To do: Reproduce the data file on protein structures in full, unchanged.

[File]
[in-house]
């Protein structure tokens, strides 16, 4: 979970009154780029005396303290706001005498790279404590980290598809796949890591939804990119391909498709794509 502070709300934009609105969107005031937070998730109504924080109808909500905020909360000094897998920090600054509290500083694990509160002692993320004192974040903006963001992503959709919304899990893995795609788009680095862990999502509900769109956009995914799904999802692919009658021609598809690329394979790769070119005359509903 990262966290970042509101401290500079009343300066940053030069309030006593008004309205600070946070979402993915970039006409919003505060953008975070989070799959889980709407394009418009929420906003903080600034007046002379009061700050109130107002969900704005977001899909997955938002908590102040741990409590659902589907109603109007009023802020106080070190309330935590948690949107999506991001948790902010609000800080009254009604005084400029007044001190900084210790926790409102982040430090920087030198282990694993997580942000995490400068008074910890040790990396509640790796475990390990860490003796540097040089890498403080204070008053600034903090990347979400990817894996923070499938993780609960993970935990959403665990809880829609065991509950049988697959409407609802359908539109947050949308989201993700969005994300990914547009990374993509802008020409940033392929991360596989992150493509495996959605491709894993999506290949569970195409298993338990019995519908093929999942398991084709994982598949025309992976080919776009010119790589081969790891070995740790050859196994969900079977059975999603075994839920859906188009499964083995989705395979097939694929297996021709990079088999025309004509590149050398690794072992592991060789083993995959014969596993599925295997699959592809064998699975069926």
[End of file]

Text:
[in-house]
């Protein structure tokens, strides 16, 4: 979970009154780029005396303290706001005498790279404590980290598809796949890591939804990119391909498709794509 502070709300934009609105969107005031937070998730109504924080109808909500905020909360000094897998920090600054509290500083694990509160002692993320004192974040903006963001992503959709919304899990893995795609788009680095862990999502509900769109956009995914799904999802692919009658021609598809690329394979790769070119005359509903 990262966290970042509101401290500079009343300066940053030069309030006593008004309205600070946070979402993915970039006409919003505060953008975070989070799959889980709407394009418009929420906003903080600034007046002379009061700050109130107002969900704005977001899909997955938002908590102040741990409590659902589907109603109007009023802020106080070190309330935590948690949107999506991001948790902010609000800080009254009604005084400029007044001190900084210790926790409102982040430090920087030198282990694993997580942000995490400068008074910890040790990396509640790796475990390990860490003796540097040089890498403080204070008053600034903090990347979400990817894996923070499938993780609960993970935990959403665990809880829609065991509950049988697959409407609802359908539109947050949308989201993700969005994300990914547009990374993509802008020409940033392929991360596989992150493509495996959605491709894993999506290949569970195409298993338990019995519908093929999942398991084709994982598949025309992976080919776009010119790589081969790891070995740790050859196994969900079977059975999603075994839920859906188009499964083995989705395979097939694929297996021709990079088999025309004509590149050398690794072992592991060789083993995959014969596993599925295997699959592809064998699975069926």